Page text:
The Fissured Workplace

One of the most profound changes in Australian workplaces over the last few decades has been the expansion of indirect forms of employment. This has occurred not just through the creation of new casualised or 'gig' industries, but also through changes to the ways in which existing companies structure their workforces.

Increasingly, the boundaries of a company’s workforce will stretch beyond its direct employees, to include labour hire agencies, sub-contractors, service contractors, independent contractors, and even gig economy workers. Many companies now outsource a large proportion of their activities to other businesses (which in turn, often outsource again).

This “fissuring” of workplaces has led to the stratification of working conditions—sometimes within the same workforce—and is a key factor in wage suppression and growing inequality.[1]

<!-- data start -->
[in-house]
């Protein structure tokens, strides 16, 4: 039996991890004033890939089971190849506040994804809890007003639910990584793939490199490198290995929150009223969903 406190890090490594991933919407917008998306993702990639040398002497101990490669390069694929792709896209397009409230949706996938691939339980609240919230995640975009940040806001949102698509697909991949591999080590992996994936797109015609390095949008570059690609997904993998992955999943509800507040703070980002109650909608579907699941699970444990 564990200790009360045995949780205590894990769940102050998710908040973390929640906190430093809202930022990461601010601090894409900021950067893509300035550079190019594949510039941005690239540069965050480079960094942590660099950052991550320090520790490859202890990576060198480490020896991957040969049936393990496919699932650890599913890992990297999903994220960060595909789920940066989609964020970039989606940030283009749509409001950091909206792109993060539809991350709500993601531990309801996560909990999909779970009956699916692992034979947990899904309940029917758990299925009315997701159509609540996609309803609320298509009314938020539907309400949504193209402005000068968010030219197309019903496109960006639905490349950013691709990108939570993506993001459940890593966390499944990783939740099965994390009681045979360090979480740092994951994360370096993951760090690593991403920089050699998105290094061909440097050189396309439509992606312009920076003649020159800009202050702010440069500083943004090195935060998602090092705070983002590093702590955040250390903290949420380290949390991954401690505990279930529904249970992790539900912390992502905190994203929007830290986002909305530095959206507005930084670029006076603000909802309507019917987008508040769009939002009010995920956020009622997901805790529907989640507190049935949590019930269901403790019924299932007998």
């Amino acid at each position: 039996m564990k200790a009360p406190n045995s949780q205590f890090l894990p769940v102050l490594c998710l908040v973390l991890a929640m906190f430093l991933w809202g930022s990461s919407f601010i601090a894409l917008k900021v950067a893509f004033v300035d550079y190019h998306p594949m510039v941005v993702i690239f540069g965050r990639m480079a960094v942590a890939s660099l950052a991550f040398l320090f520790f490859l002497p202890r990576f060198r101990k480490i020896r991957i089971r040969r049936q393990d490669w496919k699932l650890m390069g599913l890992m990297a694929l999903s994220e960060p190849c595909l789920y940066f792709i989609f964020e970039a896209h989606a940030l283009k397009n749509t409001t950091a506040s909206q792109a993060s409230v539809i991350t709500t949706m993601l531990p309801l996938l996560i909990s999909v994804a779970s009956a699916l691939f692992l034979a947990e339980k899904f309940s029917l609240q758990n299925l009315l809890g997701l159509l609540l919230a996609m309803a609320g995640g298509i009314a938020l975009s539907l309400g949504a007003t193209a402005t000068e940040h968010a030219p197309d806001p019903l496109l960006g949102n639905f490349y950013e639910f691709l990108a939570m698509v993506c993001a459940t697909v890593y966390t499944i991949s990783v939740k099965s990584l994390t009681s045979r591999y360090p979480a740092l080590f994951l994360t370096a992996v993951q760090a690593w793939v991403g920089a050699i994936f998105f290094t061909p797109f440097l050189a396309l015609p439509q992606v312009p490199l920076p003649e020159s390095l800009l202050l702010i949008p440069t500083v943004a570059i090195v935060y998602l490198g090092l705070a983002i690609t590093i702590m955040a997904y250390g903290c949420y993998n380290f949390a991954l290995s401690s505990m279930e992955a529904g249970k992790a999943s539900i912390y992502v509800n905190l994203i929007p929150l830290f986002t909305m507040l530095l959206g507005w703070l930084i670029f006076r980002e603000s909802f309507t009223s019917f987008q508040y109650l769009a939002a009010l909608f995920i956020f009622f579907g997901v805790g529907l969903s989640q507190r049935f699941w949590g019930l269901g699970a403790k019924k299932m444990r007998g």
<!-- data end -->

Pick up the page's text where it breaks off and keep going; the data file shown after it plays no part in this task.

It has also introduced or increased a number of business and operational risks for companies that may have medium and long term impacts on company and shareholder value. These include:

  • Poorer Occupational Health and Safety (OHS) outcomes
  • Increased possibility of involvement in modern slavery, labour exploitation and wage theft
  • Lower levels of worker engagement and loyalty
  • Loss of human and intellectual capital
  • Reduced visibility of workforce composition, including diversity
  • Reduced workforce development, due to less access to training and skills acquisition

ACCR is currently engaging companies and investors on their use of indirect employment. Companies still have legal and other responsibilities to their entire workforces, not just their direct employees, and investors need to know how these responsibilities are being fulfilled.

  1. Weill, D. (2016), The Fissured Workplace: Why Work became so bad for so many and what can be done to improve it ↩︎